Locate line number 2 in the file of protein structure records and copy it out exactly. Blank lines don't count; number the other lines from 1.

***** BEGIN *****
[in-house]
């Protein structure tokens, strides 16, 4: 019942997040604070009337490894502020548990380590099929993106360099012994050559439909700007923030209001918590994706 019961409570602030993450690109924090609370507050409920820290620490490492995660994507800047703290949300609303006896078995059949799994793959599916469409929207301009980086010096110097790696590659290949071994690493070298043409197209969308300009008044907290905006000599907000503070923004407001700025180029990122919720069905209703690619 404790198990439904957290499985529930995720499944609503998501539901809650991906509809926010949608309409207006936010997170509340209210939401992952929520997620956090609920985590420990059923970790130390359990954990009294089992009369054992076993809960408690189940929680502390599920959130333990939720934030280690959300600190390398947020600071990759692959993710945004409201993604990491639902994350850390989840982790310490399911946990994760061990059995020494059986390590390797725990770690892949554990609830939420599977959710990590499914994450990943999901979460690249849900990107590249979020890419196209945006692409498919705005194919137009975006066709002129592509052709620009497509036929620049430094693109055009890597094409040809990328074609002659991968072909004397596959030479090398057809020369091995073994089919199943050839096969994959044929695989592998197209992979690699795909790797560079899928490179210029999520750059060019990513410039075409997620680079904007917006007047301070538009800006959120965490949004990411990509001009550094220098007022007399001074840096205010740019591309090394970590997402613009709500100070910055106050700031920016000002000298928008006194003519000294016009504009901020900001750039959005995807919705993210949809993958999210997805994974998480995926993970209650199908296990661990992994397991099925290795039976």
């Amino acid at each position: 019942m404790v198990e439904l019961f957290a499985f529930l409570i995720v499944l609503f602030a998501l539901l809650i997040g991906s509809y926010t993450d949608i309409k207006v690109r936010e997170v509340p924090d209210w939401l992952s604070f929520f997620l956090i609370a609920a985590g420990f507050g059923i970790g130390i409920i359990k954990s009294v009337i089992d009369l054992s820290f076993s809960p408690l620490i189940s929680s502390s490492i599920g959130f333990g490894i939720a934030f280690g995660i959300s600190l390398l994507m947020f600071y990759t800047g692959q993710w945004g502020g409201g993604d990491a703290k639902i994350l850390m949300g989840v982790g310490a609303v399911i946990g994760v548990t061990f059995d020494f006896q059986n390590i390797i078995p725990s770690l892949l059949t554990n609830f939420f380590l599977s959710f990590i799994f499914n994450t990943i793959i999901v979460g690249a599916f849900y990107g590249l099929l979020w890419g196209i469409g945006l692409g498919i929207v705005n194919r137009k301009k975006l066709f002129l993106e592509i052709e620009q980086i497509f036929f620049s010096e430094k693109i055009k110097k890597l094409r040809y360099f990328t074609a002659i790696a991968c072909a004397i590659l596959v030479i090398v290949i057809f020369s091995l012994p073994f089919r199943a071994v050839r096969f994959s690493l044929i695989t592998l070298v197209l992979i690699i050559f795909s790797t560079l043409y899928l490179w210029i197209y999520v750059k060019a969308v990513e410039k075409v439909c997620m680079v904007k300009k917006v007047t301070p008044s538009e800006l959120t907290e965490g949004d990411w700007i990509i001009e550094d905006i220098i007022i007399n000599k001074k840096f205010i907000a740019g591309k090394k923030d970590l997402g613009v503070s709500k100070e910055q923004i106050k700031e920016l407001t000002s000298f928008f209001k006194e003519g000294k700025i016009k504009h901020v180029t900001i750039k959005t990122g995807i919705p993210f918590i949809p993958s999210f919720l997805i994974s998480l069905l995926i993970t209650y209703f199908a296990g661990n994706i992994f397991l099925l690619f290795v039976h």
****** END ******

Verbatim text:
């Protein structure tokens, strides 16, 4: 019942997040604070009337490894502020548990380590099929993106360099012994050559439909700007923030209001918590994706 019961409570602030993450690109924090609370507050409920820290620490490492995660994507800047703290949300609303006896078995059949799994793959599916469409929207301009980086010096110097790696590659290949071994690493070298043409197209969308300009008044907290905006000599907000503070923004407001700025180029990122919720069905209703690619 404790198990439904957290499985529930995720499944609503998501539901809650991906509809926010949608309409207006936010997170509340209210939401992952929520997620956090609920985590420990059923970790130390359990954990009294089992009369054992076993809960408690189940929680502390599920959130333990939720934030280690959300600190390398947020600071990759692959993710945004409201993604990491639902994350850390989840982790310490399911946990994760061990059995020494059986390590390797725990770690892949554990609830939420599977959710990590499914994450990943999901979460690249849900990107590249979020890419196209945006692409498919705005194919137009975006066709002129592509052709620009497509036929620049430094693109055009890597094409040809990328074609002659991968072909004397596959030479090398057809020369091995073994089919199943050839096969994959044929695989592998197209992979690699795909790797560079899928490179210029999520750059060019990513410039075409997620680079904007917006007047301070538009800006959120965490949004990411990509001009550094220098007022007399001074840096205010740019591309090394970590997402613009709500100070910055106050700031920016000002000298928008006194003519000294016009504009901020900001750039959005995807919705993210949809993958999210997805994974998480995926993970209650199908296990661990992994397991099925290795039976």